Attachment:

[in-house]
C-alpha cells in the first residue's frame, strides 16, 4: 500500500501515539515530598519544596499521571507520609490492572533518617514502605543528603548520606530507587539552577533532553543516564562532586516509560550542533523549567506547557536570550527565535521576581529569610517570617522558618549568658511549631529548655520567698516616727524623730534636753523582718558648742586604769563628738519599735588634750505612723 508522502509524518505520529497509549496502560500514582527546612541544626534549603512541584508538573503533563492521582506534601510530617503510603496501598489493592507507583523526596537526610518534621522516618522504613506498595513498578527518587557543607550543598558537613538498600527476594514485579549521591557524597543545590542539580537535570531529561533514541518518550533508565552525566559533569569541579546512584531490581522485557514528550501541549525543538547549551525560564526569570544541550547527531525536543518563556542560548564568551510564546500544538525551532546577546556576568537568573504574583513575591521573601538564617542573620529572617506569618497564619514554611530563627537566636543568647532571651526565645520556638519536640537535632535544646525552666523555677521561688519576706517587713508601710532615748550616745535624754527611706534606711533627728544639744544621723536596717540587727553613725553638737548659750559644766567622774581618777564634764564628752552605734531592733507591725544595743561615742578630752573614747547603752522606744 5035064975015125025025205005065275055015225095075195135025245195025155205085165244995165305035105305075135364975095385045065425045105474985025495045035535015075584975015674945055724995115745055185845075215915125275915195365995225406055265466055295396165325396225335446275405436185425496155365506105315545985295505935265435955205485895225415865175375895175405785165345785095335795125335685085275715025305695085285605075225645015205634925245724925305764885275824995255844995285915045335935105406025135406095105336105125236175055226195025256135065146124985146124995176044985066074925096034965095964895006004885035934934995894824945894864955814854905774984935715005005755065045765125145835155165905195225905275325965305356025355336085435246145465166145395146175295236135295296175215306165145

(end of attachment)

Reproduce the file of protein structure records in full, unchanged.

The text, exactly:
[in-house]
C-alpha cells in the first residue's frame, strides 16, 4: 500500500501515539515530598519544596499521571507520609490492572533518617514502605543528603548520606530507587539552577533532553543516564562532586516509560550542533523549567506547557536570550527565535521576581529569610517570617522558618549568658511549631529548655520567698516616727524623730534636753523582718558648742586604769563628738519599735588634750505612723 508522502509524518505520529497509549496502560500514582527546612541544626534549603512541584508538573503533563492521582506534601510530617503510603496501598489493592507507583523526596537526610518534621522516618522504613506498595513498578527518587557543607550543598558537613538498600527476594514485579549521591557524597543545590542539580537535570531529561533514541518518550533508565552525566559533569569541579546512584531490581522485557514528550501541549525543538547549551525560564526569570544541550547527531525536543518563556542560548564568551510564546500544538525551532546577546556576568537568573504574583513575591521573601538564617542573620529572617506569618497564619514554611530563627537566636543568647532571651526565645520556638519536640537535632535544646525552666523555677521561688519576706517587713508601710532615748550616745535624754527611706534606711533627728544639744544621723536596717540587727553613725553638737548659750559644766567622774581618777564634764564628752552605734531592733507591725544595743561615742578630752573614747547603752522606744 5035064975015125025025205005065275055015225095075195135025245195025155205085165244995165305035105305075135364975095385045065425045105474985025495045035535015075584975015674945055724995115745055185845075215915125275915195365995225406055265466055295396165325396225335446275405436185425496155365506105315545985295505935265435955205485895225415865175375895175405785165345785095335795125335685085275715025305695085285605075225645015205634925245724925305764885275824995255844995285915045335935105406025135406095105336105125236175055226195025256135065146124985146124995176044985066074925096034965095964895006004885035934934995894824945894864955814854905774984935715005005755065045765125145835155165905195225905275325965305356025355336085435246145465166145395146175295236135295296175215306165145